This book is Mindy Kaling’s memoir of her journey from a chubby, awkward kid who adored SNL and Monty Python to a famous TV writer and actress (and, later, showrunner, although this book came out before “The Mindy Project” got going). She writes about being a relatively unpopular child whose friends’ interests didn’t quite align with her own, about moving to New York City and finding unexpected success with her Off-Broadway play “Matt & Ben,” about meeting Greg Daniels and landing her role as Kelly Kapoor on “The Office,” about her hatred of comedy roasts and her self-described uselessness as a writer (for a brief period) on SNL, and about her funny and frustrating experiences in Hollywood. There’s a little bit about romance, but mostly in the abstract; this book is not a tell-all, by any means. And while Kaling does address her identity as an Indian American, as well as her totally-normal-but-big-for-Hollywood size, these aren’t the focus of her book, and nor should they be. Instead, this memoir offers a fun, lighthearted look at Kaling’s life and career in television.

This book is exactly what you’d expect it to be if you’re familiar with Mindy Kaling’s persona and style of comedy. It’s as if your good friend, the one whose crazy escapades you like to live vicariously though, is chatting to you after a late night of drinking wine and watching romantic comedies. It’s very light and very funny, and I enjoyed it immensely; it would make excellent plane reading. One of my favorite sections was the chapter on “Types of Women in Romantic Comedies Who Are Not Real,” which debunks the myth of the beautiful klutz. (Because seriously, “klutzy” seems to be the go-to flaw for writers who still want their heroines to be cool and witty and gorgeous and without actual flaws. Do any of us really know smart, hot women who fall down the stairs on a regular basis?) I also loved the list of possible Hollywood movies coming to theaters soon, including “Crest Whitestrips,” “Untitled Jennifer Lopez Sonia Sotomayor Project,” “Street Smart,” and “Street Stupid” (“Street Smart” sequel). Some of them do sound frighteningly plausible! So, bottom line: this is a funny, enjoyable book by a woman who is both successful and relatable. If you like Mindy Kaling, you should definitely check it out!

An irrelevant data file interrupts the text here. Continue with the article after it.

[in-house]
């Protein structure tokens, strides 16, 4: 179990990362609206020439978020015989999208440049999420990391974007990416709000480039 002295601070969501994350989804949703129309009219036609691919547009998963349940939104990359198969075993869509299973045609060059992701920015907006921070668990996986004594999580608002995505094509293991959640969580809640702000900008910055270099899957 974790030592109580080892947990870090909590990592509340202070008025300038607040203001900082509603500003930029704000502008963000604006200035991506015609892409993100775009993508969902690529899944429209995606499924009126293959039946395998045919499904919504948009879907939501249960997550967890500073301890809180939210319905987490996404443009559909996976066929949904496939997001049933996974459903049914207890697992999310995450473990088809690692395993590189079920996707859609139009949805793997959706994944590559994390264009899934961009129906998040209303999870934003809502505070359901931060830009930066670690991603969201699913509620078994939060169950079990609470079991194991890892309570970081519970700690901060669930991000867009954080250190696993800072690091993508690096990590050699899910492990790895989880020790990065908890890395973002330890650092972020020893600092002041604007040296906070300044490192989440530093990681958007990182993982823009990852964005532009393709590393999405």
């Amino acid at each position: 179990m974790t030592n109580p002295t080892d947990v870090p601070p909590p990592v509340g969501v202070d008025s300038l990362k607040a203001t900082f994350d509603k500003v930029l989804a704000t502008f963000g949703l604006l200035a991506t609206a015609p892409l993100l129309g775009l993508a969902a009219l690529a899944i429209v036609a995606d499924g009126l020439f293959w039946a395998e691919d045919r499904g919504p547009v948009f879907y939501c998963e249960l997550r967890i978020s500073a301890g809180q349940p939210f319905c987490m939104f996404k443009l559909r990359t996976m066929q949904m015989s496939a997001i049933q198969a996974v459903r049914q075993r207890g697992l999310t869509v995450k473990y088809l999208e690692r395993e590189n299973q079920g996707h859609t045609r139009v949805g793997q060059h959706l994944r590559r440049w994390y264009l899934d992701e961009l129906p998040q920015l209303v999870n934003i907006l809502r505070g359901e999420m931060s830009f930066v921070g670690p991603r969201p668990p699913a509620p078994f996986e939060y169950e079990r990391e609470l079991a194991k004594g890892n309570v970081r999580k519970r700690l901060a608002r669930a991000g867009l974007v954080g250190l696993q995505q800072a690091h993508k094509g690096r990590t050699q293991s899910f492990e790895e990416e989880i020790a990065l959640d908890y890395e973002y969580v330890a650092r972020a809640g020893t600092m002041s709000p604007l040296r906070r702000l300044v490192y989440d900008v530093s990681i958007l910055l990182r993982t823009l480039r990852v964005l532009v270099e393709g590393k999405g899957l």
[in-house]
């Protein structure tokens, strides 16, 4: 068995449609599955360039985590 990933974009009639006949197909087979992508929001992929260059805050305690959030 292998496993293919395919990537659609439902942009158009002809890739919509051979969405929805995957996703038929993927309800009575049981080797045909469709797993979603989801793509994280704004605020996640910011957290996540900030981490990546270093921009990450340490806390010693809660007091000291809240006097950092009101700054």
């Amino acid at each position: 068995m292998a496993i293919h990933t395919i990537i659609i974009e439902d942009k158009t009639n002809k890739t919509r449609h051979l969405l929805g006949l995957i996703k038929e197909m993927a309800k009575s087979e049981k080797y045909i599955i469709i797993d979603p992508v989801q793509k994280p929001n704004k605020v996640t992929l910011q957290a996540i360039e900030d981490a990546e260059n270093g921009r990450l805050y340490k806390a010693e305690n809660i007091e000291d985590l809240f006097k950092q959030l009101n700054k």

Review: Never Have I Ever

Never Have I EverKatie Heaney, Never Have I Ever: My Life (So Far) Without a Date

Katie Heaney is a 25-year-old writer for popular websites such as BuzzFeed and The Hairpin. Also, she has never been in a relationship — or, as she colorfully puts it, “Not one boyfriend. Not one short-term dating situation. Not one person with whom I regularly hung out and kissed on the face.” In this memoir (of sorts), Katie reminisces about her non-romantic history, from her first optimistic but doomed crush in elementary school to the humiliation of having no one to “couples skate” with during her 7th-grade field trip to the roller rink. She remembers her hopeless crush on the popular boy in high school, her romantic misadventures in college, and her almost-relationship in grad school that never quite worked out. Through it all, Katie maintains a tongue-in-cheek tone as she describes her own social awkwardness, how being dateless for so long has (and has not) defined her, and the relationships that truly matter most in her life, which are her friendships.

I picked up this book both for the topic and because I think Katie Heaney is hilarious. Overall, I really enjoyed the book, even though I think some of her other writings — particularly her Reading Between the Texts series — are much funnier. Basically this is a book that won’t surprise you: If you’re interested in the premise and enjoy the author’s sense of humor, you’ll like it. I found a lot of the anecdotes very relatable, especially those hopeless middle- and high-school crushes and the endless over-analysis that accompanies them (he said hi to me at lunch — what does that mean?!?!). But one of the most enjoyable aspects of the book, to me, was that her pursuit of romance turned out to be more of a quest for friendship; my favorite scenes were between her and her best friend Rylee, whom she obviously loves dearly. All in all, this is a fun, light read that doesn’t take itself too seriously. Recommended for plane or beach reading.